tence of receiving Entries and making Surveys, has at different times, 
exacted and extorted considerable sums of Money from several Persons, 

"Rowan Deed Book II, 244. 

45 Cotton, Maryland Wills, VIII, 200; Maryland Testamentary Proceedings, 1657- 
1777, Hall of Records, Annapolis, Maryland, XXXIV, 120. 

46 Rowan Deed Book III, 367. It is of interest to note that Bristol, located ten miles 
southeast of Southampton Township, was the county seat of Bucks County from 1705 
to 1725. 

47 Rowan Court Minutes, 110. Potts Creek flows into the Yadkin immediately south 
of old Jersey Church in what is now Davidson County. 

48 Rowan County Civil and Criminal Cases, 1753-1756, State Department of Archives 
and History. 

James Carter 139 

without returning the same into the Office ; by which they have been pre- 
vented getting their Deeds. 49 

James Carter's last years cannot have been happy ones. Broken by 
financial disaster and bereft of his vast landholdings, the aging pro- 
moter sank rapidly after 1761. 50 His role in the early history of North 
Carolina had been played. A new generation of leaders was already 
springing up about him; men such as Maxwell Chambers, Francis and 
Matthew Lock (Locke), John Steele, David Caldwell, Richmond 
Pearson, and William Lee Davidson. But their contribution to North 
Carolina and American history would have been impossible without 
the accomplishments of their able, calculating predecessor. Though 
all but forgotten, James Carter must surely be numbered among those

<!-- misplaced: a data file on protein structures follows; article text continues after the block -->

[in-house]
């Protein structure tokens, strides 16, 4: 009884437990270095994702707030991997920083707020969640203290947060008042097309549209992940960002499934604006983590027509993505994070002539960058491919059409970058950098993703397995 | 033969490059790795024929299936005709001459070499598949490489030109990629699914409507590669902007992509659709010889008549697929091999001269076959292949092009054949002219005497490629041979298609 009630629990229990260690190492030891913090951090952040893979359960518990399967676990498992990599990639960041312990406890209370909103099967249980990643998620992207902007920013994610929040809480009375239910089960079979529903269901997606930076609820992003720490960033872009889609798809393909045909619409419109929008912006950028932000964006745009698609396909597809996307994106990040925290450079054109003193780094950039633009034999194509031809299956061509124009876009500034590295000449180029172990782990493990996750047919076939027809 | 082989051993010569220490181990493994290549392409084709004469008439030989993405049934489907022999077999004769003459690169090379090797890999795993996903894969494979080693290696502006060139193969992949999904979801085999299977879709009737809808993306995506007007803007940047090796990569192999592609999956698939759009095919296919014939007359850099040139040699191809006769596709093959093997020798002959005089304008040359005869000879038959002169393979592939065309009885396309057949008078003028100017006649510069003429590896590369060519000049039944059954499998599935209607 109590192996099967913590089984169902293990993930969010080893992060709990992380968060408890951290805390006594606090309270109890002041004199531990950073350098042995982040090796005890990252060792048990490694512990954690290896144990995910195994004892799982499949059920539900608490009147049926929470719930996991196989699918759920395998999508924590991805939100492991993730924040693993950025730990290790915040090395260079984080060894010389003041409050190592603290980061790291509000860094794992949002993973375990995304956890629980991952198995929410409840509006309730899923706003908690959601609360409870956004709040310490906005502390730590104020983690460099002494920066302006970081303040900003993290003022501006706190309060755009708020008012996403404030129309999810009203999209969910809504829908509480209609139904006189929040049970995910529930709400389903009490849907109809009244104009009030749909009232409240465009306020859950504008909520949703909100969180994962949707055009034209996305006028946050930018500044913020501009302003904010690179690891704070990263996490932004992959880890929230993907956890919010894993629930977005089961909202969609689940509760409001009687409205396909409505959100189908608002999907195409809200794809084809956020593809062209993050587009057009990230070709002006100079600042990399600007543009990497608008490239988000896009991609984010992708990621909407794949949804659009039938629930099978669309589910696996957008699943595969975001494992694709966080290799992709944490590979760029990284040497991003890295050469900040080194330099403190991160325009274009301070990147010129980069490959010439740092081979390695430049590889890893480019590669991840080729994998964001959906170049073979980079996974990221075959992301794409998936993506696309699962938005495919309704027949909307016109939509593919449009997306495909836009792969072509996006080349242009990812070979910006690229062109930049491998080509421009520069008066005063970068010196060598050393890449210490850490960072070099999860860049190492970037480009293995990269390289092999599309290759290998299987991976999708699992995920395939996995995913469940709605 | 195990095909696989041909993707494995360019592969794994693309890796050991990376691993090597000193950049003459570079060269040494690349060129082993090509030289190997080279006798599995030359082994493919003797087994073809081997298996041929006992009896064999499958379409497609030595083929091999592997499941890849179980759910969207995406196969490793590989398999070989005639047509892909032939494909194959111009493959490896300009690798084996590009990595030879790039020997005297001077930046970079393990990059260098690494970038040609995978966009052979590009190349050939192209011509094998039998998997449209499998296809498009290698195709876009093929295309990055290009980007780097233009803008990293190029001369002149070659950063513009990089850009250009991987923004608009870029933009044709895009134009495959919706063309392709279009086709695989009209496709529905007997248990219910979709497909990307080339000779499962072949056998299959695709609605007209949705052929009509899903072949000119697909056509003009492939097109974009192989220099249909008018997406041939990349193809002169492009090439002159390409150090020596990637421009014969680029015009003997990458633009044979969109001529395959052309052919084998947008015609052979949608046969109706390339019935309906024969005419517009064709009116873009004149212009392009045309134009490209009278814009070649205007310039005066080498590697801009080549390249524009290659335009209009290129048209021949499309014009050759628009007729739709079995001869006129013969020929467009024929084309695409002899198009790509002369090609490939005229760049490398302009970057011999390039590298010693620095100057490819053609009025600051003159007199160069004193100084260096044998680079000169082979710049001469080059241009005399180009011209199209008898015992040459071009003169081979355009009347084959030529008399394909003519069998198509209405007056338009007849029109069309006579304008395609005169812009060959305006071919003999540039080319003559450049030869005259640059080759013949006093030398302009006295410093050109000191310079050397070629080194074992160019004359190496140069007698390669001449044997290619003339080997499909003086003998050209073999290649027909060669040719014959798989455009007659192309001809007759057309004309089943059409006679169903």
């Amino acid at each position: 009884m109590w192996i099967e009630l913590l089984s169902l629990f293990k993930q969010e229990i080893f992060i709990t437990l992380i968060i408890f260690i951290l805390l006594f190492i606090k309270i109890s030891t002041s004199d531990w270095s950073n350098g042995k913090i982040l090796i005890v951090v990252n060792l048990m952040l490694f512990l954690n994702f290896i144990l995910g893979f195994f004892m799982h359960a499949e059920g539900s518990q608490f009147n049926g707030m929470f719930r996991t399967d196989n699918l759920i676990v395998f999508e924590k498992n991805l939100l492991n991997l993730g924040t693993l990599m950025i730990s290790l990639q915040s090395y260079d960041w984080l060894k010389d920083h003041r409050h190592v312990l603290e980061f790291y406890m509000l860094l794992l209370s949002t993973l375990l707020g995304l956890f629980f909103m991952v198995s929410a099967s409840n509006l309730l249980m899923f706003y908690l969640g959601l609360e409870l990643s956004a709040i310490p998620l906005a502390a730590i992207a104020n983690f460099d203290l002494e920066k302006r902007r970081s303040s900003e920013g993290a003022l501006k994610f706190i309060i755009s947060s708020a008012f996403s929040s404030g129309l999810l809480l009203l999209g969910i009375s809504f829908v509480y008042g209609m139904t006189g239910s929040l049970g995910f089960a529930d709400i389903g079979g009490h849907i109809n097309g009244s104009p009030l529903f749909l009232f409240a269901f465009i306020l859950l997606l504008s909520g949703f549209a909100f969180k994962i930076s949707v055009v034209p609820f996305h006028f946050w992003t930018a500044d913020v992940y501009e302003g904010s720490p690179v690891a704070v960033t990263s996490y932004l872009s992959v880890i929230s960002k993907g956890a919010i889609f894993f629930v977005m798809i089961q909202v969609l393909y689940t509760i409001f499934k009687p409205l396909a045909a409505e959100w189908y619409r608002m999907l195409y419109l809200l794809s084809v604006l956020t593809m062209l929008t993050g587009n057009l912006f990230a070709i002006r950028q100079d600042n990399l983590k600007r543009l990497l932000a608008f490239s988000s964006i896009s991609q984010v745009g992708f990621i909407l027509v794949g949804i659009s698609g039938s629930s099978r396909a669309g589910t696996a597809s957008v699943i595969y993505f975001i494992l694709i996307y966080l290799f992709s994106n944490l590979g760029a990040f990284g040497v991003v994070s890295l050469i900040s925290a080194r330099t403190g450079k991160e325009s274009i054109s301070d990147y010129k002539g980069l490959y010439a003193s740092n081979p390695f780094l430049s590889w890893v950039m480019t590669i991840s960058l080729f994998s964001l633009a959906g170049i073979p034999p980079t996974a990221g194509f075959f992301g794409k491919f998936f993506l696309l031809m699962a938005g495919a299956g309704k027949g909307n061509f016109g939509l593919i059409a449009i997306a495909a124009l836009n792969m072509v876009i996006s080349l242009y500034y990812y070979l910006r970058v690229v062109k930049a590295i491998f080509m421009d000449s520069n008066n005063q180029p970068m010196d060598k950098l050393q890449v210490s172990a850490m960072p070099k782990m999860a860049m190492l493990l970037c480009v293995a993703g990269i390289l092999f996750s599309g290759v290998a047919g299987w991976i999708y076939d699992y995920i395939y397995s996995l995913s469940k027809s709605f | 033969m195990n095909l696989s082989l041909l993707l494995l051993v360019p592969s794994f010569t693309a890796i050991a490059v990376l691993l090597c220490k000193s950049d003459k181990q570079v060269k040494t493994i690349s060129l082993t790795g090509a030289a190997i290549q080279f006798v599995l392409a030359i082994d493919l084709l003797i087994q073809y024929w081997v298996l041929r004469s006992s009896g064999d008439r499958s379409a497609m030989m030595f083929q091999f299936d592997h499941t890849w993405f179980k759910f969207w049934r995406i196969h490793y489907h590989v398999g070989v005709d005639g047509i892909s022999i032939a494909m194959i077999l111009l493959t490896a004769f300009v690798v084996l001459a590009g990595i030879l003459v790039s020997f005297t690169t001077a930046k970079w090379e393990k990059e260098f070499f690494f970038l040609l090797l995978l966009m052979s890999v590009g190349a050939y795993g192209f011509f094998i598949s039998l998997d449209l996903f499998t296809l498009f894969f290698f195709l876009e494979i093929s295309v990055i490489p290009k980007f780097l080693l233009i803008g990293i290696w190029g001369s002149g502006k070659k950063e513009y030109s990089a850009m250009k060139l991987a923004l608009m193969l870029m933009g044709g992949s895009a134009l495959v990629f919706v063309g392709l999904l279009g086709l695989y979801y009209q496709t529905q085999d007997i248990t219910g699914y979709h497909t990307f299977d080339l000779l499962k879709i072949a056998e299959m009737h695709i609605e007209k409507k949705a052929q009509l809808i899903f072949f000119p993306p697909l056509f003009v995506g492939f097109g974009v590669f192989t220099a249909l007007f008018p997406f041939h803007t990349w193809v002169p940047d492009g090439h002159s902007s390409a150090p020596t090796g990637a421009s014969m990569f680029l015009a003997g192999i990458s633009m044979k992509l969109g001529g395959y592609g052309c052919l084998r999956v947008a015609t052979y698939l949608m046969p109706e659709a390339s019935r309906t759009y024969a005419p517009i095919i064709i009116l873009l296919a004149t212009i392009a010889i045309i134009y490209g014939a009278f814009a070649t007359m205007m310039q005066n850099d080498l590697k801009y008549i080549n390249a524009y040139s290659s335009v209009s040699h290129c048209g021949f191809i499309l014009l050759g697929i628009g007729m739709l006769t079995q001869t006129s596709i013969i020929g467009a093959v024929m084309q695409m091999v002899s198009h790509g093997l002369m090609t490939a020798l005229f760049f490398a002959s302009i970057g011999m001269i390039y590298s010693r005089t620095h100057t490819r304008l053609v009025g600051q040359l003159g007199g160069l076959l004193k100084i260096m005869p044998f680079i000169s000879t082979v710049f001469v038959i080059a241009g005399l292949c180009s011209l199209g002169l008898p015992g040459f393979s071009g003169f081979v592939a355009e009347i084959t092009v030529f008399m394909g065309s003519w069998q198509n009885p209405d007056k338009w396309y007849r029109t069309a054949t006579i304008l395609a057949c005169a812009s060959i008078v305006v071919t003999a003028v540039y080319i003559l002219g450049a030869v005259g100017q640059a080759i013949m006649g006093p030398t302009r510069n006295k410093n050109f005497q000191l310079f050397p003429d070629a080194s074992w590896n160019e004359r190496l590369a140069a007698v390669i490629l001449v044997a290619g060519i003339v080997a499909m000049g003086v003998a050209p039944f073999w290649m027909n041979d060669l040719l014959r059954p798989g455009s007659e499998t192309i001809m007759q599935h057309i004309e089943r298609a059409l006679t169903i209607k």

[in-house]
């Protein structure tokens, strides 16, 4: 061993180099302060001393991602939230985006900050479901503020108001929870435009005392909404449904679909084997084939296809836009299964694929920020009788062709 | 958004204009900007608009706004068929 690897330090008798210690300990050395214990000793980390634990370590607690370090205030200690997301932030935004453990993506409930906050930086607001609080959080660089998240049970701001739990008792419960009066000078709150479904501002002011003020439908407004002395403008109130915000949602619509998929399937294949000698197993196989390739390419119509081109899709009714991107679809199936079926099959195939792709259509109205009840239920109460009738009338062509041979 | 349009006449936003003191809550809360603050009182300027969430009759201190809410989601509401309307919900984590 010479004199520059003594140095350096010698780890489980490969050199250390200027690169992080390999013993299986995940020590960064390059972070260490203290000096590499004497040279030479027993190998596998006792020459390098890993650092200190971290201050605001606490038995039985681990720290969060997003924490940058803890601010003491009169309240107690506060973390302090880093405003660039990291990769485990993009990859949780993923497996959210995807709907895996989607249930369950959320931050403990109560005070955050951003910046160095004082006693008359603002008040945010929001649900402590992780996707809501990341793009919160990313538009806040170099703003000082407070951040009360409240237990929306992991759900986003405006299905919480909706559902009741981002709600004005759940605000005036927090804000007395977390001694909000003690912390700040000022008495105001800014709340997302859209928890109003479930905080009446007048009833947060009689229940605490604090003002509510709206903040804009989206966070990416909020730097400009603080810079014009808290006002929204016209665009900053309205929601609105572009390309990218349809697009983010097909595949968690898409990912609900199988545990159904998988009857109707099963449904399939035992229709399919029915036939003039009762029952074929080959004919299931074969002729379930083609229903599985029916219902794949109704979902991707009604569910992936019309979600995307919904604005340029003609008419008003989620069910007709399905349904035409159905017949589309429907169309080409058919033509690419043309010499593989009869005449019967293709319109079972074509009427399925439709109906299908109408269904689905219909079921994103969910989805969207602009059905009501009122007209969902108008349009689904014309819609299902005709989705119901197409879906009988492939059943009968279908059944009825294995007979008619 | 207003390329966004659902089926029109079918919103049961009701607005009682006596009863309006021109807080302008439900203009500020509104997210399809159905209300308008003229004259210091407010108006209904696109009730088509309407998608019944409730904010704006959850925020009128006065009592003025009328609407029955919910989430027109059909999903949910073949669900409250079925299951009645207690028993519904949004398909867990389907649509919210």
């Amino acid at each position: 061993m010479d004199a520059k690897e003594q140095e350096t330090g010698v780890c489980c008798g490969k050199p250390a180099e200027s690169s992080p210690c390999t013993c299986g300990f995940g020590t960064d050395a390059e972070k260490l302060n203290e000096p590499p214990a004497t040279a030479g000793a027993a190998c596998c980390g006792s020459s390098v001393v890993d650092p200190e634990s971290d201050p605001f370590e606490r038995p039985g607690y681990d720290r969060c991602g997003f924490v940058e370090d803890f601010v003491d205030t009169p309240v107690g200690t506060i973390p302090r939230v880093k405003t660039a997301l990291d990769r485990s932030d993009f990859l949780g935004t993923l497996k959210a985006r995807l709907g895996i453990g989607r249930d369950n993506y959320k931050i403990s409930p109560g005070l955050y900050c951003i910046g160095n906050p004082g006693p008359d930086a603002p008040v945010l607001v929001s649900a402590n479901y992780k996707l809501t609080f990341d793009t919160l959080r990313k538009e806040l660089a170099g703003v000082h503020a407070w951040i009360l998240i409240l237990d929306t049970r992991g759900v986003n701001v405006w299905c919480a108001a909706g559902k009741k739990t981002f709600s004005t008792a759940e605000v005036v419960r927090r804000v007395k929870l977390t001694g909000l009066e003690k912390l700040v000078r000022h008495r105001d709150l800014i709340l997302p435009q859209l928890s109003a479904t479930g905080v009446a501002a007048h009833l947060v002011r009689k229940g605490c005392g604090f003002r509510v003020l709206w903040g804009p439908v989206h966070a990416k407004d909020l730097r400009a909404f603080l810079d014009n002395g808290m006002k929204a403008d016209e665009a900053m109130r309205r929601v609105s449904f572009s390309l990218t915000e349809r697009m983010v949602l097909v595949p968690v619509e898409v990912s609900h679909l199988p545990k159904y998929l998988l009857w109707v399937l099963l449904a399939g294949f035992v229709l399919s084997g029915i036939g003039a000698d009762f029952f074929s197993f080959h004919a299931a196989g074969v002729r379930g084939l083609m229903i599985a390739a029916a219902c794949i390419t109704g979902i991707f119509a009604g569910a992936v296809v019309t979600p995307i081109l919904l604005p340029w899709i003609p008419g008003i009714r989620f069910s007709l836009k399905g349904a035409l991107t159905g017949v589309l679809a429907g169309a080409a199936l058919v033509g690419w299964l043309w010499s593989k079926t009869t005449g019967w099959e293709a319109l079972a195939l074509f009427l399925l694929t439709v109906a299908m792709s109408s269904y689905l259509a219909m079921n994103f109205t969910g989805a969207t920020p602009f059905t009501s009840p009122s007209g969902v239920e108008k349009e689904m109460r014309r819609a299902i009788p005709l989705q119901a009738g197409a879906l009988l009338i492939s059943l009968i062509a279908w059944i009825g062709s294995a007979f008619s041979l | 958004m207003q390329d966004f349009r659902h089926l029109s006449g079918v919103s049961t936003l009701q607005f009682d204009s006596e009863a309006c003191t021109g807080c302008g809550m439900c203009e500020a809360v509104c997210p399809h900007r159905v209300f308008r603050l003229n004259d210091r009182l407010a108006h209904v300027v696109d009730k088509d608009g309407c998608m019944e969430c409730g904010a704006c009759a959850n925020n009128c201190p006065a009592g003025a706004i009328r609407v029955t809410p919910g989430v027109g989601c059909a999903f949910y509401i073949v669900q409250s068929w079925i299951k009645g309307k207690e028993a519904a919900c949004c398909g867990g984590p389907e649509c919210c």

pioneers who provided the best, as well as the worst, in the character 
of Frederick Jackson Turner's American frontier. 

49 Saunders, Colonial Records, V, 1,092. 

ro Carter died in 1765. Rowan Wills, Book A, 43. 


By Edward W. Phifer* 


The Parents 

Isaac Thomas Avery was born at "Swan Ponds" September 22, 1785, 
four years after his father had moved to Burke County. During his 
childhood, his father's estate prospered with the acquisition of more 
slaves as well as additional farm land adjoining "Swan Ponds" and 
large tracts suitable for grazing in the mountainous country to the west. 
In 1801, when his father was incapacitated, it became imperative that 
Isaac accompany him on many journeys necessary for the continued 
practice of law. Administrative duties associated with the operation of 
a large plantation 57 fell early upon his powerful young shoulders. 58 
Unlike his father, he had little opportunity for formal education. He 
attended Washington College near Jonesboro in Washington County, 
a school founded and operated by a strait-laced, stubborn, and hide- 
bound old Presbyterian minister named Samuel Doak who had attended 
Princeton University, studied at Hampden- Sydney College, sup- 
ported the American Revolution, and favored the formation of the 
State of Franklin. From him Isaac acquired an adequate education in 
the classics and such knowledge of the sciences as was absolutely 
compatible with the Book of Genesis. Young Avery showed an early 
interest in politics and represented Burke County in the legislature for 
the first time in 1809, when he was only twenty-four years old. He re- 

* Dr. Phifer is a local historian and medical practitioner in Morganton. 

57 In addition to "Swan Ponds" plantation, Isaac Avery inherited or acquired 50,000 
acres of fine grazing land in what is now Mitchell and Avery counties. He bred and 
raised more horses and cattle than any other person in that section of North Caro- 
lina. By 1850 his slaveholdings in Burke County alone had increased to one hundred 
and forty- two. Manuscript on Avery family, George P. Erwin Papers, in possession 
of Adelaide Erwin White, Morganton, hereinafter cited as George Phifer Erwin 
Papers; Seventh Census of the United States, 1850. Census of Burke County (North